VINCENT council has introduced a “12 month amnesty” on change of use applications for the main Beaufort Street strip in a bid to fill vacant shopfronts.
Currently a business must apply for a change of use if they want to open a different type of business from the one previously there, which can take 90 days and costs $295.
Recently traders have been leaving the strip in droves and pressure has been mounting on state and local governments to intervene.
The amnesty runs until July 23 next year and new businesses have a year before they have to submit a change of use application.
After that they will have to submit an application to change use.
“For businesses who are keen to move in, we can’t afford to wait,” Vincent mayor Emma Cole says.
“We want to fill vacant tenancies and bring people back to Beaufort Street as soon as possible.”
At the July 23 Vincent council meeting, councillor Josh Topelberg said there’d been some community concern that the amnesty could see Beaufort Street flooded with cafes.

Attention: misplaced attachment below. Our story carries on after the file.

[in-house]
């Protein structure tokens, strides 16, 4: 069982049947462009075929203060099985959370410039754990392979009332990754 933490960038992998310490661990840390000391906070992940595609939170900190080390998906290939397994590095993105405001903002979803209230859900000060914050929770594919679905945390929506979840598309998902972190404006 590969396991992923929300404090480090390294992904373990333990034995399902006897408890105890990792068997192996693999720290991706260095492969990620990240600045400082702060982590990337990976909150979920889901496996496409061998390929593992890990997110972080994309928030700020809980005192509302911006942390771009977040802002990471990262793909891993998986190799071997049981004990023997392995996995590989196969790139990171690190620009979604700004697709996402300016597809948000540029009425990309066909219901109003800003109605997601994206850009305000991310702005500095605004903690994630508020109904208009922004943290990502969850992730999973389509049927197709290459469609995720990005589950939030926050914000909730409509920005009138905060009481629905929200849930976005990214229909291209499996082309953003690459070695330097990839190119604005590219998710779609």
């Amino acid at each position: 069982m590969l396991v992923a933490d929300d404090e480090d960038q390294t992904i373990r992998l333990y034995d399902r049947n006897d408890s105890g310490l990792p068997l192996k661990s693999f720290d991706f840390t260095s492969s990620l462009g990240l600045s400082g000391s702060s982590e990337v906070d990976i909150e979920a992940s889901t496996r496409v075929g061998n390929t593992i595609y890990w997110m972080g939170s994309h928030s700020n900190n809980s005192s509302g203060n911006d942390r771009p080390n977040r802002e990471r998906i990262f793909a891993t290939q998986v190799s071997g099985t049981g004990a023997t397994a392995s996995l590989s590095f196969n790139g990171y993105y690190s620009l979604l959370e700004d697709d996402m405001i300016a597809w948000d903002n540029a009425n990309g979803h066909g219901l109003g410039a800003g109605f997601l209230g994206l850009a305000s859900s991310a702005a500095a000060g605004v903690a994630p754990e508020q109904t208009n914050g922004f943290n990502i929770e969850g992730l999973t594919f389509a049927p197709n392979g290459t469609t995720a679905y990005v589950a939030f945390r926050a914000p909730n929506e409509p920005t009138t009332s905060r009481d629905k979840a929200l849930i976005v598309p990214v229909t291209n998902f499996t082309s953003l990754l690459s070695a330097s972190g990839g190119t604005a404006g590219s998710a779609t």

An increasing number of cookie-cutter eateries has been partly blamed for the demise of the strip, which was once renowned for its mix of quirky retail and dining.
The amnesty applies to buildings facing the stretch of Beaufort Street between Bulwer Street to the south and Angove Street to the north.
Liquor barns and industrial uses are banned in that area, but “cottage industry” is permitted.
Any building works on the main strip still have to get council approval, so the rule change will mostly benefit retail “pop ups” or artists that don’t need to install equipment like a stove hood to get up and running.
Vincent mayor Emma Cole said “in terms of anything bizarre coming out of this, building and health compliance [rules] remains in place…so I feel pretty confident that this is a good approach and we’re not going to see car washes move into existing shopfronts or anything of that nature”.
The amnesty will complement the City of Stirling’s joint “Vacancy Project” which aims to get an “interesting mix” of businesses on Beaufort Street.
It’s similar to the Activate Perth project which has successfully filled empty CBD buildings with pop ups including a native flower florist, a hula hoop fitness club and an Aboriginal artist’s gallery.
by DAVID BELL